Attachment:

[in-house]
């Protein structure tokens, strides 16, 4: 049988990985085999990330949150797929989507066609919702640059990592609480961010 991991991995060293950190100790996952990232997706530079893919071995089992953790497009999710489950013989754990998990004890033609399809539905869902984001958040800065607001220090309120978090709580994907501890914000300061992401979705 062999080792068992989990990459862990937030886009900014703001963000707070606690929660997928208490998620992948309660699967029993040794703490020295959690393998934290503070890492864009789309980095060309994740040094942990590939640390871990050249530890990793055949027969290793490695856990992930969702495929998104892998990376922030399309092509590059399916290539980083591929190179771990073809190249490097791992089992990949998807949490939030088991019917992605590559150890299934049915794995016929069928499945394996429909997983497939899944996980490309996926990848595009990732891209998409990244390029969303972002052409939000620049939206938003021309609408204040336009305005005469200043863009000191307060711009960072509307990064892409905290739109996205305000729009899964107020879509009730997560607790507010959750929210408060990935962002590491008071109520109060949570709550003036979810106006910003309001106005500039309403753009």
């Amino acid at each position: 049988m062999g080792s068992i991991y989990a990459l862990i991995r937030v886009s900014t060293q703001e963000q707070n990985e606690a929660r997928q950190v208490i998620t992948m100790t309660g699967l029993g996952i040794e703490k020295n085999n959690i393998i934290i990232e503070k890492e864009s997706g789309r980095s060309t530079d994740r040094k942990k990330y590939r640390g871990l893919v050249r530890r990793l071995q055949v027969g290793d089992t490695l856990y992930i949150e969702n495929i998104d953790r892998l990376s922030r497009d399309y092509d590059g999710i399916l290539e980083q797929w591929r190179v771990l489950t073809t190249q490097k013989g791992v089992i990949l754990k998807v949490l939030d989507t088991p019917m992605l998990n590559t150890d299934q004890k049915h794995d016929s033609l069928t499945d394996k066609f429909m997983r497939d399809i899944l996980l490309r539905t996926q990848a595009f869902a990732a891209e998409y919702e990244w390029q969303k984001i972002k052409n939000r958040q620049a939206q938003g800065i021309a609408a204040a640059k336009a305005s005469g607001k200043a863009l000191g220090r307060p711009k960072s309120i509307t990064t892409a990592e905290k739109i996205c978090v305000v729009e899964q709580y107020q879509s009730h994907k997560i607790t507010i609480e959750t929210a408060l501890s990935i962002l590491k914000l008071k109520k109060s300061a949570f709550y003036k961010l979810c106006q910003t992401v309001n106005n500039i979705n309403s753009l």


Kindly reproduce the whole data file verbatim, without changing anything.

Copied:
[in-house]
């Protein structure tokens, strides 16, 4: 049988990985085999990330949150797929989507066609919702640059990592609480961010 991991991995060293950190100790996952990232997706530079893919071995089992953790497009999710489950013989754990998990004890033609399809539905869902984001958040800065607001220090309120978090709580994907501890914000300061992401979705 062999080792068992989990990459862990937030886009900014703001963000707070606690929660997928208490998620992948309660699967029993040794703490020295959690393998934290503070890492864009789309980095060309994740040094942990590939640390871990050249530890990793055949027969290793490695856990992930969702495929998104892998990376922030399309092509590059399916290539980083591929190179771990073809190249490097791992089992990949998807949490939030088991019917992605590559150890299934049915794995016929069928499945394996429909997983497939899944996980490309996926990848595009990732891209998409990244390029969303972002052409939000620049939206938003021309609408204040336009305005005469200043863009000191307060711009960072509307990064892409905290739109996205305000729009899964107020879509009730997560607790507010959750929210408060990935962002590491008071109520109060949570709550003036979810106006910003309001106005500039309403753009």
């Amino acid at each position: 049988m062999g080792s068992i991991y989990a990459l862990i991995r937030v886009s900014t060293q703001e963000q707070n990985e606690a929660r997928q950190v208490i998620t992948m100790t309660g699967l029993g996952i040794e703490k020295n085999n959690i393998i934290i990232e503070k890492e864009s997706g789309r980095s060309t530079d994740r040094k942990k990330y590939r640390g871990l893919v050249r530890r990793l071995q055949v027969g290793d089992t490695l856990y992930i949150e969702n495929i998104d953790r892998l990376s922030r497009d399309y092509d590059g999710i399916l290539e980083q797929w591929r190179v771990l489950t073809t190249q490097k013989g791992v089992i990949l754990k998807v949490l939030d989507t088991p019917m992605l998990n590559t150890d299934q004890k049915h794995d016929s033609l069928t499945d394996k066609f429909m997983r497939d399809i899944l996980l490309r539905t996926q990848a595009f869902a990732a891209e998409y919702e990244w390029q969303k984001i972002k052409n939000r958040q620049a939206q938003g800065i021309a609408a204040a640059k336009a305005s005469g607001k200043a863009l000191g220090r307060p711009k960072s309120i509307t990064t892409a990592e905290k739109i996205c978090v305000v729009e899964q709580y107020q879509s009730h994907k997560i607790t507010i609480e959750t929210a408060l501890s990935i962002l590491k914000l008071k109520k109060s300061a949570f709550y003036k961010l979810c106006q910003t992401v309001n106005n500039i979705n309403s753009l």